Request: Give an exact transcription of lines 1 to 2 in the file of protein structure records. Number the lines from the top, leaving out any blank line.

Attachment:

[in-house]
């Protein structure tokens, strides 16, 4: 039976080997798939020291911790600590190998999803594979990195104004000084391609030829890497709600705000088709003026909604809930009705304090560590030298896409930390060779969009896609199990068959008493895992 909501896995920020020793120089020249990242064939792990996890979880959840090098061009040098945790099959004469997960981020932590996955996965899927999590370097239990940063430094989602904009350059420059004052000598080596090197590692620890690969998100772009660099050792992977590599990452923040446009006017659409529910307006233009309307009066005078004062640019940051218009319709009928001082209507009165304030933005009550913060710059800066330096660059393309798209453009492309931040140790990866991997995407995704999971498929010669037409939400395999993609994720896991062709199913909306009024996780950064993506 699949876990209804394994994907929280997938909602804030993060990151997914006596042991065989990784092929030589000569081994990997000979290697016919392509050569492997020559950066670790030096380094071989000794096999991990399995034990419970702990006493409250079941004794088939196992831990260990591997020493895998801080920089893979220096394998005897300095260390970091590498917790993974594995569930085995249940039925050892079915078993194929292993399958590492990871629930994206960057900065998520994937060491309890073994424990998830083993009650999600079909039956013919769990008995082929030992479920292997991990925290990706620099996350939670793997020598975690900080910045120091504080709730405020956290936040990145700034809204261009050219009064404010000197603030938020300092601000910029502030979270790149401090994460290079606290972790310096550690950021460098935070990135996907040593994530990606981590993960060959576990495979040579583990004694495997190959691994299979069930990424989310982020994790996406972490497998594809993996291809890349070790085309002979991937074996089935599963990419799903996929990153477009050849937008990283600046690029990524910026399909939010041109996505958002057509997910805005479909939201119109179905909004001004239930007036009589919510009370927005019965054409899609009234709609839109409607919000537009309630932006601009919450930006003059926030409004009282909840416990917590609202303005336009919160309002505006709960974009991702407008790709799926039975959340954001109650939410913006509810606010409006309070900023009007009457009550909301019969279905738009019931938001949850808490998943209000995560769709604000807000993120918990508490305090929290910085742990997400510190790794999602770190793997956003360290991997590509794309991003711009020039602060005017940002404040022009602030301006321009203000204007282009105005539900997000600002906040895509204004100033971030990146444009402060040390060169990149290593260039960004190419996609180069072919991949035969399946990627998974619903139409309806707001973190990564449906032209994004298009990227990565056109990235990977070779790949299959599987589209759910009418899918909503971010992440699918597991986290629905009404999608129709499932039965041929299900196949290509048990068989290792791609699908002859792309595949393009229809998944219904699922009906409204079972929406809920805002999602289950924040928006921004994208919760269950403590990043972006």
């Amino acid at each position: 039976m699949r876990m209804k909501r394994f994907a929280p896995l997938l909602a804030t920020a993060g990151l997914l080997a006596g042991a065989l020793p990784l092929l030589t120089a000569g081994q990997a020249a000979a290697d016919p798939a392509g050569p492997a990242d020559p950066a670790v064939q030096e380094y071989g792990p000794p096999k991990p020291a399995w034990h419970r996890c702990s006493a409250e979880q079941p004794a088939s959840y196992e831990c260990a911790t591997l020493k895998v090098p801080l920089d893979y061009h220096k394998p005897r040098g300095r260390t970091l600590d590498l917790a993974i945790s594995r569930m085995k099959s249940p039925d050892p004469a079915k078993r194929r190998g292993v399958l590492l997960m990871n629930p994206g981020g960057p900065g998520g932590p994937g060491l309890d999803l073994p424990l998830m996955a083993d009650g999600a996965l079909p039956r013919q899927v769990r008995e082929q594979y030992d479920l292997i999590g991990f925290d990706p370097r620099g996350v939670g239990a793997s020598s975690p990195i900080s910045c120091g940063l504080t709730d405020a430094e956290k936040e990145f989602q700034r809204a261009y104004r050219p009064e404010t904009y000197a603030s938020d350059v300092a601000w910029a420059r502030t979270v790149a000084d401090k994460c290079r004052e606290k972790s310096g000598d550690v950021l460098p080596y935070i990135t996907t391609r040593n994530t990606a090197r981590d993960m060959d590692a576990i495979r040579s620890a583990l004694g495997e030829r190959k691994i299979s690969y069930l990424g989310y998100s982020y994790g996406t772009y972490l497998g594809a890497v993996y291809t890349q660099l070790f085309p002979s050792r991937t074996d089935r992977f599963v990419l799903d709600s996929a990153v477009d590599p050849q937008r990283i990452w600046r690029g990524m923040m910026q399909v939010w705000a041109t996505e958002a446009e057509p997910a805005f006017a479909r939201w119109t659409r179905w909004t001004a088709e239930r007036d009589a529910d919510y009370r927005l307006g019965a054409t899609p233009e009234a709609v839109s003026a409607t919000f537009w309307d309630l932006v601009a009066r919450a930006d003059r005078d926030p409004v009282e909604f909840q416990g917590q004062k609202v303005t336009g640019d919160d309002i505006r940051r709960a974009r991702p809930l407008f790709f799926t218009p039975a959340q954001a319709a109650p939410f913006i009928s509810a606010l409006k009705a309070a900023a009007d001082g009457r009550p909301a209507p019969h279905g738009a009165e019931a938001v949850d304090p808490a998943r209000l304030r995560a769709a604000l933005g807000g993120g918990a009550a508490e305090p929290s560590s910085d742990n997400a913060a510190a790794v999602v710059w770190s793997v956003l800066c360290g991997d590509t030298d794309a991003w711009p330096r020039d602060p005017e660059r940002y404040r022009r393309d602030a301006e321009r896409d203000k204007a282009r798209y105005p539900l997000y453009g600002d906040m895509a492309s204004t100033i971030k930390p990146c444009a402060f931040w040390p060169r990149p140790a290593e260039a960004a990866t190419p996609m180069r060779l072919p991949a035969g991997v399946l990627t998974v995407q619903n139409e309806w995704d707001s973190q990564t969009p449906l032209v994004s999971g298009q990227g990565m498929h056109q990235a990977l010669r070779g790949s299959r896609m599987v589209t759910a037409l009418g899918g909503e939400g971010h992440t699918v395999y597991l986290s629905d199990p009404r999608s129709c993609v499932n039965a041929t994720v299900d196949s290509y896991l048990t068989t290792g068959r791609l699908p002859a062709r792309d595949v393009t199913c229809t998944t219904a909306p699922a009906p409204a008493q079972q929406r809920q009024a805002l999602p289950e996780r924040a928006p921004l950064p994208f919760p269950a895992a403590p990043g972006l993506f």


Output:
[in-house]
């Protein structure tokens, strides 16, 4: 039976080997798939020291911790600590190998999803594979990195104004000084391609030829890497709600705000088709003026909604809930009705304090560590030298896409930390060779969009896609199990068959008493895992 909501896995920020020793120089020249990242064939792990996890979880959840090098061009040098945790099959004469997960981020932590996955996965899927999590370097239990940063430094989602904009350059420059004052000598080596090197590692620890690969998100772009660099050792992977590599990452923040446009006017659409529910307006233009309307009066005078004062640019940051218009319709009928001082209507009165304030933005009550913060710059800066330096660059393309798209453009492309931040140790990866991997995407995704999971498929010669037409939400395999993609994720896991062709199913909306009024996780950064993506 699949876990209804394994994907929280997938909602804030993060990151997914006596042991065989990784092929030589000569081994990997000979290697016919392509050569492997020559950066670790030096380094071989000794096999991990399995034990419970702990006493409250079941004794088939196992831990260990591997020493895998801080920089893979220096394998005897300095260390970091590498917790993974594995569930085995249940039925050892079915078993194929292993399958590492990871629930994206960057900065998520994937060491309890073994424990998830083993009650999600079909039956013919769990008995082929030992479920292997991990925290990706620099996350939670793997020598975690900080910045120091504080709730405020956290936040990145700034809204261009050219009064404010000197603030938020300092601000910029502030979270790149401090994460290079606290972790310096550690950021460098935070990135996907040593994530990606981590993960060959576990495979040579583990004694495997190959691994299979069930990424989310982020994790996406972490497998594809993996291809890349070790085309002979991937074996089935599963990419799903996929990153477009050849937008990283600046690029990524910026399909939010041109996505958002057509997910805005479909939201119109179905909004001004239930007036009589919510009370927005019965054409899609009234709609839109409607919000537009309630932006601009919450930006003059926030409004009282909840416990917590609202303005336009919160309002505006709960974009991702407008790709799926039975959340954001109650939410913006509810606010409006309070900023009007009457009550909301019969279905738009019931938001949850808490998943209000995560769709604000807000993120918990508490305090929290910085742990997400510190790794999602770190793997956003360290991997590509794309991003711009020039602060005017940002404040022009602030301006321009203000204007282009105005539900997000600002906040895509204004100033971030990146444009402060040390060169990149290593260039960004190419996609180069072919991949035969399946990627998974619903139409309806707001973190990564449906032209994004298009990227990565056109990235990977070779790949299959599987589209759910009418899918909503971010992440699918597991986290629905009404999608129709499932039965041929299900196949290509048990068989290792791609699908002859792309595949393009229809998944219904699922009906409204079972929406809920805002999602289950924040928006921004994208919760269950403590990043972006």